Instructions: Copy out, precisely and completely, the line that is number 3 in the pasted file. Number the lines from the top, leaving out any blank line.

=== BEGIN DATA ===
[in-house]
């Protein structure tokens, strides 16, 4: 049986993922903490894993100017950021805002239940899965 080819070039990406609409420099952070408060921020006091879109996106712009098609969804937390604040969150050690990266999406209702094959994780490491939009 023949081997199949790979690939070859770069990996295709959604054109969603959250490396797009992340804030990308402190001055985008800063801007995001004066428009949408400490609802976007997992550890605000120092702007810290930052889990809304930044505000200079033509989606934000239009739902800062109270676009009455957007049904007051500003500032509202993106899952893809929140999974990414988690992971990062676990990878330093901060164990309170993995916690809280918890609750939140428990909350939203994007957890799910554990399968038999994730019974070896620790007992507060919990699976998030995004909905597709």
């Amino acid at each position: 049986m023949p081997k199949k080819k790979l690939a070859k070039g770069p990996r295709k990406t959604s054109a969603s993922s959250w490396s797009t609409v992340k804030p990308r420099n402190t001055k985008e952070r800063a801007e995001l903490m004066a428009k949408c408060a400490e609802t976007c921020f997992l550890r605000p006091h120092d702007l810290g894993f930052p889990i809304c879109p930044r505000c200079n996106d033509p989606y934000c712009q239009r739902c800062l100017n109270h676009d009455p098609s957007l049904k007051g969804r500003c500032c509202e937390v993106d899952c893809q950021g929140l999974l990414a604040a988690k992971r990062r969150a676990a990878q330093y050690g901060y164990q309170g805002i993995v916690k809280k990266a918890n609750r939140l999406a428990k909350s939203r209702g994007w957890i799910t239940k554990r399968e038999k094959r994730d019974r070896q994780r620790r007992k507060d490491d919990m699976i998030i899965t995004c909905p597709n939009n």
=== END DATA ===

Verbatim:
């Amino acid at each position: 049986m023949p081997k199949k080819k790979l690939a070859k070039g770069p990996r295709k990406t959604s054109a969603s993922s959250w490396s797009t609409v992340k804030p990308r420099n402190t001055k985008e952070r800063a801007e995001l903490m004066a428009k949408c408060a400490e609802t976007c921020f997992l550890r605000p006091h120092d702007l810290g894993f930052p889990i809304c879109p930044r505000c200079n996106d033509p989606y934000c712009q239009r739902c800062l100017n109270h676009d009455p098609s957007l049904k007051g969804r500003c500032c509202e937390v993106d899952c893809q950021g929140l999974l990414a604040a988690k992971r990062r969150a676990a990878q330093y050690g901060y164990q309170g805002i993995v916690k809280k990266a918890n609750r939140l999406a428990k909350s939203r209702g994007w957890i799910t239940k554990r399968e038999k094959r994730d019974r070896q994780r620790r007992k507060d490491d919990m699976i998030i899965t995004c909905p597709n939009n």